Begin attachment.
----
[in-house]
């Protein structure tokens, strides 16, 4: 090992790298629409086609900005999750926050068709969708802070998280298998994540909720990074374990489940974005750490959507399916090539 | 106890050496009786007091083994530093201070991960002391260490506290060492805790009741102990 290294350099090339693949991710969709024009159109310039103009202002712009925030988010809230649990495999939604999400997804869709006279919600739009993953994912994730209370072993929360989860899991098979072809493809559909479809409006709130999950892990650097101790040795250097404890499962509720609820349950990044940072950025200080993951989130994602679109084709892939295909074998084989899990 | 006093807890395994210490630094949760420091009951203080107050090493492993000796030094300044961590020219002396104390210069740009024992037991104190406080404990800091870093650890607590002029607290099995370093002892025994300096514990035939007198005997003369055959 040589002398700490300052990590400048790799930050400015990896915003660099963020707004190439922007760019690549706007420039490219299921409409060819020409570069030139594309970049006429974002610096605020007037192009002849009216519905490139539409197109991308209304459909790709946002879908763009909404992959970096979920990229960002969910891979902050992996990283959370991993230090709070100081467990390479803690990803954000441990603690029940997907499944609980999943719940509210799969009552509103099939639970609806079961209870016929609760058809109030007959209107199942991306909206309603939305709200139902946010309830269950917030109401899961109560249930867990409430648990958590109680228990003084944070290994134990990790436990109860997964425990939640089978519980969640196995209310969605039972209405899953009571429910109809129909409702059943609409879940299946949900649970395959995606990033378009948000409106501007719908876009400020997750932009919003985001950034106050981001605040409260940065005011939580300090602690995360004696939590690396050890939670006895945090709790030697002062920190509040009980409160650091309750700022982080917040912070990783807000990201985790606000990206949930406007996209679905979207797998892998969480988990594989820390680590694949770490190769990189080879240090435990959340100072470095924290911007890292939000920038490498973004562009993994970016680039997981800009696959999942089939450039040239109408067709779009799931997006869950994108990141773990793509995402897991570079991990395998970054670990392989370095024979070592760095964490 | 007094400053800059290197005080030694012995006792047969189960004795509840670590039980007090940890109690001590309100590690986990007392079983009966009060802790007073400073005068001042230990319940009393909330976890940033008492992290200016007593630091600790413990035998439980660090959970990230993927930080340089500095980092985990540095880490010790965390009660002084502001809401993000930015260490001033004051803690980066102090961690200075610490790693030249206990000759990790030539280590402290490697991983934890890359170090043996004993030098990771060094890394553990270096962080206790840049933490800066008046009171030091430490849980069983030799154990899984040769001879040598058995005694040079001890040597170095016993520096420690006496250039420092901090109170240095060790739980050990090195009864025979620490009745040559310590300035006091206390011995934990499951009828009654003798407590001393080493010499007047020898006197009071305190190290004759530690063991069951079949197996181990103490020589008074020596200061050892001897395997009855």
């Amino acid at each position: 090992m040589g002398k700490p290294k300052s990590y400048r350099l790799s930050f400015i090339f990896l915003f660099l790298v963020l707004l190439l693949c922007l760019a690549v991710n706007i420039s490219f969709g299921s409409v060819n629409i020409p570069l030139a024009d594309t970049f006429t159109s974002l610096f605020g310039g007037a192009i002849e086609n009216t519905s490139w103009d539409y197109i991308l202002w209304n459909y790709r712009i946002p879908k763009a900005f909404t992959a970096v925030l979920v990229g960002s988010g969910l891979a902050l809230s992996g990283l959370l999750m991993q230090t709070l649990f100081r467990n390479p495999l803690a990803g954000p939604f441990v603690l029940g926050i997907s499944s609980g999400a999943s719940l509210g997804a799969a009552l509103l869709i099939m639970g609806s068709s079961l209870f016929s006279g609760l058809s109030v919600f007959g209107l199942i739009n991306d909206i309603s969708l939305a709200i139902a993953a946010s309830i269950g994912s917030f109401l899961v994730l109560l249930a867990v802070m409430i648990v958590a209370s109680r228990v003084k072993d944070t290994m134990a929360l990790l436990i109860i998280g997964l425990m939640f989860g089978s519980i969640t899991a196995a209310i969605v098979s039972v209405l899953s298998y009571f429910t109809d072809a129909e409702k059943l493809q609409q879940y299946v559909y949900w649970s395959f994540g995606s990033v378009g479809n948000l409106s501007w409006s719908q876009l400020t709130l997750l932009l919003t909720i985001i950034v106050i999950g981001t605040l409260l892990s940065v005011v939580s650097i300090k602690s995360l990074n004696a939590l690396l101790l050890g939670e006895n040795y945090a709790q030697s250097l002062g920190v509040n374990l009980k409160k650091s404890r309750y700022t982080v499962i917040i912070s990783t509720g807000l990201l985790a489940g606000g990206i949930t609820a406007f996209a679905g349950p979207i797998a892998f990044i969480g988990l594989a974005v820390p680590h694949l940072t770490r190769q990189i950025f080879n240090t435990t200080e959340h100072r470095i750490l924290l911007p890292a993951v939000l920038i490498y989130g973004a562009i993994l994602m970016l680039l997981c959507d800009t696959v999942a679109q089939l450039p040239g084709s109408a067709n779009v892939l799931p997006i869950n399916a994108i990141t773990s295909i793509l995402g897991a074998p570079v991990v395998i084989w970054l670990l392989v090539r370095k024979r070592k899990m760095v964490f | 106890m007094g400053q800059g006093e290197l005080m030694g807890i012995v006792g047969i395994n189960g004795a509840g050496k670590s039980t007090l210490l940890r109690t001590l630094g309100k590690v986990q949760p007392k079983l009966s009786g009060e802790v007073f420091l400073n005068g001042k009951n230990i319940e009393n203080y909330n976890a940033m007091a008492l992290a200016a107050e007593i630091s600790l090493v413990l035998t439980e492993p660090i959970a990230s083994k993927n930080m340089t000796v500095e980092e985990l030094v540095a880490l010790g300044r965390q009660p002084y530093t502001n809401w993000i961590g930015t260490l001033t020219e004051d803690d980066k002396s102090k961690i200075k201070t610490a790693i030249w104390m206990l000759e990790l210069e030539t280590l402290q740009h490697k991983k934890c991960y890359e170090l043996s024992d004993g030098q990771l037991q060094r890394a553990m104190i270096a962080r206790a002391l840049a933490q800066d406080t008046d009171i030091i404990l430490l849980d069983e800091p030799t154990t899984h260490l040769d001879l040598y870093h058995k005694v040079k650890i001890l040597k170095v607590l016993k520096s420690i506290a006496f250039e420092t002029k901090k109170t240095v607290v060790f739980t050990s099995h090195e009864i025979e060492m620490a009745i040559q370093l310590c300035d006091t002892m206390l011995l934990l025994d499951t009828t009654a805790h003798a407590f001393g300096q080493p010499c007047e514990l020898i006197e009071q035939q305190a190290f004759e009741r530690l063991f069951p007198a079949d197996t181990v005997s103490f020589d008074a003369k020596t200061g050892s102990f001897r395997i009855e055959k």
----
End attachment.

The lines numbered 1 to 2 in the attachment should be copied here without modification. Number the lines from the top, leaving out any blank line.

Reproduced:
[in-house]
């Protein structure tokens, strides 16, 4: 090992790298629409086609900005999750926050068709969708802070998280298998994540909720990074374990489940974005750490959507399916090539 | 106890050496009786007091083994530093201070991960002391260490506290060492805790009741102990 290294350099090339693949991710969709024009159109310039103009202002712009925030988010809230649990495999939604999400997804869709006279919600739009993953994912994730209370072993929360989860899991098979072809493809559909479809409006709130999950892990650097101790040795250097404890499962509720609820349950990044940072950025200080993951989130994602679109084709892939295909074998084989899990 | 006093807890395994210490630094949760420091009951203080107050090493492993000796030094300044961590020219002396104390210069740009024992037991104190406080404990800091870093650890607590002029607290099995370093002892025994300096514990035939007198005997003369055959 040589002398700490300052990590400048790799930050400015990896915003660099963020707004190439922007760019690549706007420039490219299921409409060819020409570069030139594309970049006429974002610096605020007037192009002849009216519905490139539409197109991308209304459909790709946002879908763009909404992959970096979920990229960002969910891979902050992996990283959370991993230090709070100081467990390479803690990803954000441990603690029940997907499944609980999943719940509210799969009552509103099939639970609806079961209870016929609760058809109030007959209107199942991306909206309603939305709200139902946010309830269950917030109401899961109560249930867990409430648990958590109680228990003084944070290994134990990790436990109860997964425990939640089978519980969640196995209310969605039972209405899953009571429910109809129909409702059943609409879940299946949900649970395959995606990033378009948000409106501007719908876009400020997750932009919003985001950034106050981001605040409260940065005011939580300090602690995360004696939590690396050890939670006895945090709790030697002062920190509040009980409160650091309750700022982080917040912070990783807000990201985790606000990206949930406007996209679905979207797998892998969480988990594989820390680590694949770490190769990189080879240090435990959340100072470095924290911007890292939000920038490498973004562009993994970016680039997981800009696959999942089939450039040239109408067709779009799931997006869950994108990141773990793509995402897991570079991990395998970054670990392989370095024979070592760095964490 | 007094400053800059290197005080030694012995006792047969189960004795509840670590039980007090940890109690001590309100590690986990007392079983009966009060802790007073400073005068001042230990319940009393909330976890940033008492992290200016007593630091600790413990035998439980660090959970990230993927930080340089500095980092985990540095880490010790965390009660002084502001809401993000930015260490001033004051803690980066102090961690200075610490790693030249206990000759990790030539280590402290490697991983934890890359170090043996004993030098990771060094890394553990270096962080206790840049933490800066008046009171030091430490849980069983030799154990899984040769001879040598058995005694040079001890040597170095016993520096420690006496250039420092901090109170240095060790739980050990090195009864025979620490009745040559310590300035006091206390011995934990499951009828009654003798407590001393080493010499007047020898006197009071305190190290004759530690063991069951079949197996181990103490020589008074020596200061050892001897395997009855």